Sauron Defeated (The History Of The Lord Of The Rings Part Four), by J.R.R. Tolkien
If previous volumes of this series that I have read have been odd metafictional experiences by which one sees some of the manuscript editing that takes one away from the stories themselves and examines how it was that Tolkien gradually conceived of his story and put it together piece by piece, this one ups the ante considerably. And if you are a fan of Tolkien’s writing, this is something that makes sense to enjoy, because Tolkien was so detailed about linguistics and geography and the larger world in which the story is a part that it makes sense that many of those who would find his stories compelling are going to find this book compelling as well, even if it includes a metafictional experience that gives a big of mixed prophecy on the literary world in which Tolkien was a part. Rather than simplifying the experience of Lord of the Rings, this book complicates it even beyond the levels that it had previously been complicated with thanks to the previous writings of the series. If you like very complicated inside jokes that point to the Lord of the Rings in Tolkien’s other writings, this book will be a special pleasure, if an unusual one.
This particular book, like its predecessors, is more than 400 pages in length. That said, only about the first third of the book or so is made up of material from the Lord of the Rings directly. This is the first part of the book, which discusses the end of the third age, showing the story of Sam and Frodo in Mordor (1), the tower of Kirith Ungol (2), the land of shadow (3), Mount Doom (4), the field of Kormallen (5), the steward and the king (6), many partings (7), the homeward trip of the hobbits (8), an interesting variant on the scouring of the shire (9), the Gray Havens (10), and an epilogue that had Sam talking to one of his daughters that was unfortunately removed from the final book (XI), as well as some drawings. The second part of the book, which makes up a majority of the contents, are the two parts of the Notion Club papers as well as some major divergences between the earlier versions of the second part of the story, which have their own interesting textual history. Finally, the book ends with the third version of the Fall of Numenor as well as three forms of the Drowning of Anadune as well as a theory of the work and a humorous metafictional report on the work.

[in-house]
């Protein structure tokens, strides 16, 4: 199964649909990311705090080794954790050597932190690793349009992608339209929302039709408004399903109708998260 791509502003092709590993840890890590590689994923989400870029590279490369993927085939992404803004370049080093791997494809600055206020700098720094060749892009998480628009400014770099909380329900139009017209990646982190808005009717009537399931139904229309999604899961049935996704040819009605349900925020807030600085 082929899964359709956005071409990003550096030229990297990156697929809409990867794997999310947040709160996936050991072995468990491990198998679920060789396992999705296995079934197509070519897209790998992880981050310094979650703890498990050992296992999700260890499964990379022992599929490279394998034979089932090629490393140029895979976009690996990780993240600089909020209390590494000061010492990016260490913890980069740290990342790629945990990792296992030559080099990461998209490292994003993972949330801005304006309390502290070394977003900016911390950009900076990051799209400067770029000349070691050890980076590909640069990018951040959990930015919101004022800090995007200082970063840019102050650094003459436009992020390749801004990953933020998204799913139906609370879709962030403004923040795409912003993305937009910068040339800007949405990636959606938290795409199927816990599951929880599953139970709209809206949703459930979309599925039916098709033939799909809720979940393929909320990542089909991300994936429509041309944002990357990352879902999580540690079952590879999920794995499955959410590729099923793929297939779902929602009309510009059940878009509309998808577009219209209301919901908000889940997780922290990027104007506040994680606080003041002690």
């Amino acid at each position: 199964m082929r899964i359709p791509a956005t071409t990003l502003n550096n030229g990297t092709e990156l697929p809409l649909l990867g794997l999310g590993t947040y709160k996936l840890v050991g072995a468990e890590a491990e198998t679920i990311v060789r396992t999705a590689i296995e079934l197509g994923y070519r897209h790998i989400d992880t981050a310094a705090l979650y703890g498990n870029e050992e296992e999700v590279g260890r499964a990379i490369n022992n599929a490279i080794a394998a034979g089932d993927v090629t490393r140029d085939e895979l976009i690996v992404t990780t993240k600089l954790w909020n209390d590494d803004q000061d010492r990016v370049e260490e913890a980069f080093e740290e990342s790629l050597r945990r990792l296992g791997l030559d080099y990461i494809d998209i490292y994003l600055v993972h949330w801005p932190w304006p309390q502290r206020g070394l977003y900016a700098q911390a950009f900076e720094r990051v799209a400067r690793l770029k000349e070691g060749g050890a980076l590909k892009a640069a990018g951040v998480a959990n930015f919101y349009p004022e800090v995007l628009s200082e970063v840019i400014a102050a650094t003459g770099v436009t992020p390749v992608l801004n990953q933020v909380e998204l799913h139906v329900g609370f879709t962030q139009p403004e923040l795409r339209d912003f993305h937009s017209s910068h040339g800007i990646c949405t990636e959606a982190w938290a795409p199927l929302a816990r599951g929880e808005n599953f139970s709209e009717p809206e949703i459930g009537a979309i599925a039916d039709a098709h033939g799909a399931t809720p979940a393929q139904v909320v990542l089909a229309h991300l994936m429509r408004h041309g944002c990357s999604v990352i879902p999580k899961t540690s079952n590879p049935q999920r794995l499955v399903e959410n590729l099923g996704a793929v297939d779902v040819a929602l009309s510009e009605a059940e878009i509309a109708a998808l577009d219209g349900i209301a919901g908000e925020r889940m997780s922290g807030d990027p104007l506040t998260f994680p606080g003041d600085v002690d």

What is perhaps most enjoyable about this particular book is the way that it provides the reader with the chance to see Tolkien’s Notion Club Papers, which are among the most intriguing metafictional works that can be imagined. Tolkien not only wrote stories that are connected to deeper myths, and not only does this work provide a manuscript history of how The Lord of the Rings came to be, which is all very interesting itself, but this book also manages to show that Tolkien could imagine his work and the work of his friends like C.S. Lewis and Charles Williams being only of interest to fans of obscure fantasy literature in the same way that he and his friends were similarly passionately interested in obscure fantasy literature from the past themselves and inspired by it. This allows Tolkien to jokingly write about a future where people sat around and talked about his own linguistic games in the Lord of the Rings, something that people actually do and something that this book is a sign of, which ought to remind us that Tolkien would likely have been amused or gratified at the way his work and that of C.S. Lewis has lasted far longer than he might ever have expected it to.